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Book unveils history of Moore’s Creek community

by Larry S. Chowning

Gordon E. White displays his new book, “Moore’s Creek.”
Gordon Eliot White has just published “A History of Moore’s Creek,” which includes historical information on the communities of Lucy’s Cove, Moore Creek Estates, Providence, Bland Point and Moore Pointe at Amburg near Deltaville.

The idea of writing the history book came to White when a neighbor asked him where the “Lucy” in Lucy’s Cove originated. “When I began to dig into the name, I found that the Middlesex County Courthouse held a wealth of local history in its land and tax records,” said White. 

“The Middlesex County Public Library system also holds an excellent collection of books on local history, making the researcher’s work a pleasant toil,” he said. “It has been a treasure hunt during which many nuggets of purest gold have emerged.”

White, a longtime Washington, D.C., newspaper man, retired to Middlesex in 1991. He has written and researched books on the locomotive industry and racing engines.

In his “A History of Moore’s Creek,” White uses official documents such as land deeds, tax records, maps and previously published information to weave an interesting history of the Deltaville area.

The book traces ownership of properties starting with Perregrin Bland’s August 1642 grant, which was the second English land grant issued in what would become Middlesex County.

Using documented records, White has found origins of many of the names of locations in that area. Bland Point is named after Perregrin Bland, and Lucy’s Cove is named after Lucy Hudgins, who owned the property in the 1820s, he noted.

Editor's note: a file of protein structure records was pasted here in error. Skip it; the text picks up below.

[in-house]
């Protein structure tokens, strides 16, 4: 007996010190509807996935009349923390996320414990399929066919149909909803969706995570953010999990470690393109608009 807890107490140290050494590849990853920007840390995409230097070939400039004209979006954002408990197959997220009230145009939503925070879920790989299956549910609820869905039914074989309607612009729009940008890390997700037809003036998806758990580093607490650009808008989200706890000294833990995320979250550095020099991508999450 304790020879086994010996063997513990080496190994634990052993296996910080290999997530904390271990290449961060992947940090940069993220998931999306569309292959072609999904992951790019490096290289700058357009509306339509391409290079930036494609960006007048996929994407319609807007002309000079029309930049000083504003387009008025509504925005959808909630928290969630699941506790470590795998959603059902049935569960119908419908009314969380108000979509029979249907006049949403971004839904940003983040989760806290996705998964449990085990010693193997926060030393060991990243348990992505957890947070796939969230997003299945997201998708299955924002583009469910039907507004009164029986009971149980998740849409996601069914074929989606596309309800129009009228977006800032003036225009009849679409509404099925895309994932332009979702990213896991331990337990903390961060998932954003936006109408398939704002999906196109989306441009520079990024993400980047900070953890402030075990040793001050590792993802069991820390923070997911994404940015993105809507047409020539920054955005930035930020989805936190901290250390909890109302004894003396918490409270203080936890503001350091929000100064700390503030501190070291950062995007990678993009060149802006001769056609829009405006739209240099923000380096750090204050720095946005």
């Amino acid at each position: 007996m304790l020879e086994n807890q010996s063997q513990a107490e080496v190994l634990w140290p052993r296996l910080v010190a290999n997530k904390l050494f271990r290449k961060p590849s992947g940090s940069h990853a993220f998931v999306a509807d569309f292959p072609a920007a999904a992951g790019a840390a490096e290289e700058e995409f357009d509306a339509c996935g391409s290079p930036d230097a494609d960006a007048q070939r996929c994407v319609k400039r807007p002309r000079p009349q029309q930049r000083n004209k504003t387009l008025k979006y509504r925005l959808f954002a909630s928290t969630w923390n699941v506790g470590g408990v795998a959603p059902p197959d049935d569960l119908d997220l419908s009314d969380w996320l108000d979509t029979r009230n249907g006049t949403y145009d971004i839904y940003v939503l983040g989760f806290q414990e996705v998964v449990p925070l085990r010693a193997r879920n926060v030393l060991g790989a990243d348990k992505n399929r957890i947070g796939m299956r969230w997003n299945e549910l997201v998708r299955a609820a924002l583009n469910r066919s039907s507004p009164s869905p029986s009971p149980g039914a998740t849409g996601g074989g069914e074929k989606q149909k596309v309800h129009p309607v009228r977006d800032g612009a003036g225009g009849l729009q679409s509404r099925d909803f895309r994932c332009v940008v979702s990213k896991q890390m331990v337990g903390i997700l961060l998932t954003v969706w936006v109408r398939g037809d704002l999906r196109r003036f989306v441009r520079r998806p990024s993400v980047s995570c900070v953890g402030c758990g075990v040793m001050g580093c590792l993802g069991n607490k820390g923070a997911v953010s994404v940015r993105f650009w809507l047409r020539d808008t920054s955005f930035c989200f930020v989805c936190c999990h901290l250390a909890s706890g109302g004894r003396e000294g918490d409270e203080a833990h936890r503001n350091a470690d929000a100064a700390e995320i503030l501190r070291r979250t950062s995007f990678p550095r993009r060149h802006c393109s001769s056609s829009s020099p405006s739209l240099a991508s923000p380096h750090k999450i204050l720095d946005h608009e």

The book is filled with tidbits of information on Deltaville families and, in a very appealing fashion, White has used oral histories to support the documented history.

The colorful era of moonshiners and bootleggers on the creek bank also is addressed.

“A History of Moore’s Creek” has detailed information on Amburg boatbuilder Linwood Price who built boats on Moore’s Creek. Price later built the largest-ever wooden deadrise vessel at another boatyard.

The book is on sale for $15 and profits go to the Moore’s Creek Channel Association. The charge of the association is to re-dredge the entrance to Moore’s Creek from the Piankatank.

“We had to replace two marker pilings in the creek last year that came down during storms,” said White. “I was handed the job of keeping the association alive between dredgings. The book can hardly pay for a dredging, but it will help with the maintenance. Perhaps the book will raise the consciousness of some of the creek residents of the creek’s necessity to all of us.”

The book is being printed by FMA Printing of Deltaville. White has sold his first 50 copies and is in the process of having 100 more copies printed.

posted 01.22.2009

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